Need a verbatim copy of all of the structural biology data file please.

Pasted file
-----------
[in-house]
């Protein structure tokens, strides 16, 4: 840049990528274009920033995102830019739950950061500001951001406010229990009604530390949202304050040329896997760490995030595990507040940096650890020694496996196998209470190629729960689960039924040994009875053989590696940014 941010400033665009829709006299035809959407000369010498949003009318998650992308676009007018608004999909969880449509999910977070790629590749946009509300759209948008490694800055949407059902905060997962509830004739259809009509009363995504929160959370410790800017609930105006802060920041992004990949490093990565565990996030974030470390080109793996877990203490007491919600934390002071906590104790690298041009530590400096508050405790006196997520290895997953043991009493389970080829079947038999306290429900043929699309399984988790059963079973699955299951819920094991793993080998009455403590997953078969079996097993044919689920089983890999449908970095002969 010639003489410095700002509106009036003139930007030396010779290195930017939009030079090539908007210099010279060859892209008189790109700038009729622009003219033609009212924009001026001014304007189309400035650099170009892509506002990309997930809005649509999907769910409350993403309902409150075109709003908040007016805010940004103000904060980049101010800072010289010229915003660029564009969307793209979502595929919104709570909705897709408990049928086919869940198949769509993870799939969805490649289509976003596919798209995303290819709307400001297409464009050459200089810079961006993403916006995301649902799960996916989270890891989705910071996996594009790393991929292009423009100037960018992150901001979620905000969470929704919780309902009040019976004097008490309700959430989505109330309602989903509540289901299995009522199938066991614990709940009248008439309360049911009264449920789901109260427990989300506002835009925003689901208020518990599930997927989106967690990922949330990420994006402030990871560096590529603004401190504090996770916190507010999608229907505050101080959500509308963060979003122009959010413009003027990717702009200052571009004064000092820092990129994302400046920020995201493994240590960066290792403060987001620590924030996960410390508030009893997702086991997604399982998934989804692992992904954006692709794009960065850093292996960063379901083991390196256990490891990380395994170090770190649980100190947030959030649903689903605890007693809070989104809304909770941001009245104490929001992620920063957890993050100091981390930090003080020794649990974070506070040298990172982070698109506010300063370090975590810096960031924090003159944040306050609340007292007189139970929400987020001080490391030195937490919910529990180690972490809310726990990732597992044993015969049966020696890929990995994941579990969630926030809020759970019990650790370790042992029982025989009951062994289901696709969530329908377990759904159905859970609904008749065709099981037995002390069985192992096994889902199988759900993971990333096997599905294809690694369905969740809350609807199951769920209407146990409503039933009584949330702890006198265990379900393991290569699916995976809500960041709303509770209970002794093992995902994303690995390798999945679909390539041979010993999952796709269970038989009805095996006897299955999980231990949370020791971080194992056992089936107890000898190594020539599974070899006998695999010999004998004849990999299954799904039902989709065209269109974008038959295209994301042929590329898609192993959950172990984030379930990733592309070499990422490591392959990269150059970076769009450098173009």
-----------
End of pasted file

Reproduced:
[in-house]
């Protein structure tokens, strides 16, 4: 840049990528274009920033995102830019739950950061500001951001406010229990009604530390949202304050040329896997760490995030595990507040940096650890020694496996196998209470190629729960689960039924040994009875053989590696940014 941010400033665009829709006299035809959407000369010498949003009318998650992308676009007018608004999909969880449509999910977070790629590749946009509300759209948008490694800055949407059902905060997962509830004739259809009509009363995504929160959370410790800017609930105006802060920041992004990949490093990565565990996030974030470390080109793996877990203490007491919600934390002071906590104790690298041009530590400096508050405790006196997520290895997953043991009493389970080829079947038999306290429900043929699309399984988790059963079973699955299951819920094991793993080998009455403590997953078969079996097993044919689920089983890999449908970095002969 010639003489410095700002509106009036003139930007030396010779290195930017939009030079090539908007210099010279060859892209008189790109700038009729622009003219033609009212924009001026001014304007189309400035650099170009892509506002990309997930809005649509999907769910409350993403309902409150075109709003908040007016805010940004103000904060980049101010800072010289010229915003660029564009969307793209979502595929919104709570909705897709408990049928086919869940198949769509993870799939969805490649289509976003596919798209995303290819709307400001297409464009050459200089810079961006993403916006995301649902799960996916989270890891989705910071996996594009790393991929292009423009100037960018992150901001979620905000969470929704919780309902009040019976004097008490309700959430989505109330309602989903509540289901299995009522199938066991614990709940009248008439309360049911009264449920789901109260427990989300506002835009925003689901208020518990599930997927989106967690990922949330990420994006402030990871560096590529603004401190504090996770916190507010999608229907505050101080959500509308963060979003122009959010413009003027990717702009200052571009004064000092820092990129994302400046920020995201493994240590960066290792403060987001620590924030996960410390508030009893997702086991997604399982998934989804692992992904954006692709794009960065850093292996960063379901083991390196256990490891990380395994170090770190649980100190947030959030649903689903605890007693809070989104809304909770941001009245104490929001992620920063957890993050100091981390930090003080020794649990974070506070040298990172982070698109506010300063370090975590810096960031924090003159944040306050609340007292007189139970929400987020001080490391030195937490919910529990180690972490809310726990990732597992044993015969049966020696890929990995994941579990969630926030809020759970019990650790370790042992029982025989009951062994289901696709969530329908377990759904159905859970609904008749065709099981037995002390069985192992096994889902199988759900993971990333096997599905294809690694369905969740809350609807199951769920209407146990409503039933009584949330702890006198265990379900393991290569699916995976809500960041709303509770209970002794093992995902994303690995390798999945679909390539041979010993999952796709269970038989009805095996006897299955999980231990949370020791971080194992056992089936107890000898190594020539599974070899006998695999010999004998004849990999299954799904039902989709065209269109974008038959295209994301042929590329898609192993959950172990984030379930990733592309070499990422490591392959990269150059970076769009450098173009």